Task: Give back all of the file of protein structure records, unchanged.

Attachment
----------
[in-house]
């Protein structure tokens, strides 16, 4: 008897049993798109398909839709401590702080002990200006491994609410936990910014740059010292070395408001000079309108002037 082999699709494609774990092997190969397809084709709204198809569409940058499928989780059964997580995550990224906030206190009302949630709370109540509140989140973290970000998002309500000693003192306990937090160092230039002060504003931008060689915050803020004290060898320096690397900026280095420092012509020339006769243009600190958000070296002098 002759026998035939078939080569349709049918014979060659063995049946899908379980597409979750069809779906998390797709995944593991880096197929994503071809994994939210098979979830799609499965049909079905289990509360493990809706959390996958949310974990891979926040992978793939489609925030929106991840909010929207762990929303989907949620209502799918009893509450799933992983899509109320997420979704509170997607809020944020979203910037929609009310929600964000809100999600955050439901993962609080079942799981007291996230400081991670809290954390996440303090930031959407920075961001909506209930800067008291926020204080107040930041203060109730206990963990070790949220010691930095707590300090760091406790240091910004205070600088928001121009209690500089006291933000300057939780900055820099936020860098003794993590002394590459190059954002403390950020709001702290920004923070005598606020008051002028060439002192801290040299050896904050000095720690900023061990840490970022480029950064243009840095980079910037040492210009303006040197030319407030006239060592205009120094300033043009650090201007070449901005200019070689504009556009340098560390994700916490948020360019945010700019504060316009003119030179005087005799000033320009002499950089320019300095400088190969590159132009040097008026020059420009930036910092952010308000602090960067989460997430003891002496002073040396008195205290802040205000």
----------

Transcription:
[in-house]
């Protein structure tokens, strides 16, 4: 008897049993798109398909839709401590702080002990200006491994609410936990910014740059010292070395408001000079309108002037 082999699709494609774990092997190969397809084709709204198809569409940058499928989780059964997580995550990224906030206190009302949630709370109540509140989140973290970000998002309500000693003192306990937090160092230039002060504003931008060689915050803020004290060898320096690397900026280095420092012509020339006769243009600190958000070296002098 002759026998035939078939080569349709049918014979060659063995049946899908379980597409979750069809779906998390797709995944593991880096197929994503071809994994939210098979979830799609499965049909079905289990509360493990809706959390996958949310974990891979926040992978793939489609925030929106991840909010929207762990929303989907949620209502799918009893509450799933992983899509109320997420979704509170997607809020944020979203910037929609009310929600964000809100999600955050439901993962609080079942799981007291996230400081991670809290954390996440303090930031959407920075961001909506209930800067008291926020204080107040930041203060109730206990963990070790949220010691930095707590300090760091406790240091910004205070600088928001121009209690500089006291933000300057939780900055820099936020860098003794993590002394590459190059954002403390950020709001702290920004923070005598606020008051002028060439002192801290040299050896904050000095720690900023061990840490970022480029950064243009840095980079910037040492210009303006040197030319407030006239060592205009120094300033043009650090201007070449901005200019070689504009556009340098560390994700916490948020360019945010700019504060316009003119030179005087005799000033320009002499950089320019300095400088190969590159132009040097008026020059420009930036910092952010308000602090960067989460997430003891002496002073040396008195205290802040205000």